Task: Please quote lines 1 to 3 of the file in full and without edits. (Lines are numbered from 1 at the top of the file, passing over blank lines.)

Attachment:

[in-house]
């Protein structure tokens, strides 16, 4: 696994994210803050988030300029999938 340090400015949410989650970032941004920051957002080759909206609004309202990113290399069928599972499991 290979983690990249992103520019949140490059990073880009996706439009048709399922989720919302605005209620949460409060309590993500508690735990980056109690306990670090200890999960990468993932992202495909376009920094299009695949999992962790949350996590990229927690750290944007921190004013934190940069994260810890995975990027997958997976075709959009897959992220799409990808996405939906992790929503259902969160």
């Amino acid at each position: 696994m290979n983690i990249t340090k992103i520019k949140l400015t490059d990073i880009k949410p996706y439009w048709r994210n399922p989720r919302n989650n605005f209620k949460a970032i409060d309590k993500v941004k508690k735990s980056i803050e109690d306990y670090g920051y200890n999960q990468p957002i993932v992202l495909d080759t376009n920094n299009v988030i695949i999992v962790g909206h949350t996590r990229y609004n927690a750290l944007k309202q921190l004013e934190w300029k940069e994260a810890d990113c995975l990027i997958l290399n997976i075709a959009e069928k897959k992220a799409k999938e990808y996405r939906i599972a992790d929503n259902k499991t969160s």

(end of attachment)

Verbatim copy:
[in-house]
């Protein structure tokens, strides 16, 4: 696994994210803050988030300029999938 340090400015949410989650970032941004920051957002080759909206609004309202990113290399069928599972499991 290979983690990249992103520019949140490059990073880009996706439009048709399922989720919302605005209620949460409060309590993500508690735990980056109690306990670090200890999960990468993932992202495909376009920094299009695949999992962790949350996590990229927690750290944007921190004013934190940069994260810890995975990027997958997976075709959009897959992220799409990808996405939906992790929503259902969160």
């Amino acid at each position: 696994m290979n983690i990249t340090k992103i520019k949140l400015t490059d990073i880009k949410p996706y439009w048709r994210n399922p989720r919302n989650n605005f209620k949460a970032i409060d309590k993500v941004k508690k735990s980056i803050e109690d306990y670090g920051y200890n999960q990468p957002i993932v992202l495909d080759t376009n920094n299009v988030i695949i999992v962790g909206h949350t996590r990229y609004n927690a750290l944007k309202q921190l004013e934190w300029k940069e994260a810890d990113c995975l990027i997958l290399n997976i075709a959009e069928k897959k992220a799409k999938e990808y996405r939906i599972a992790d929503n259902k499991t969160s």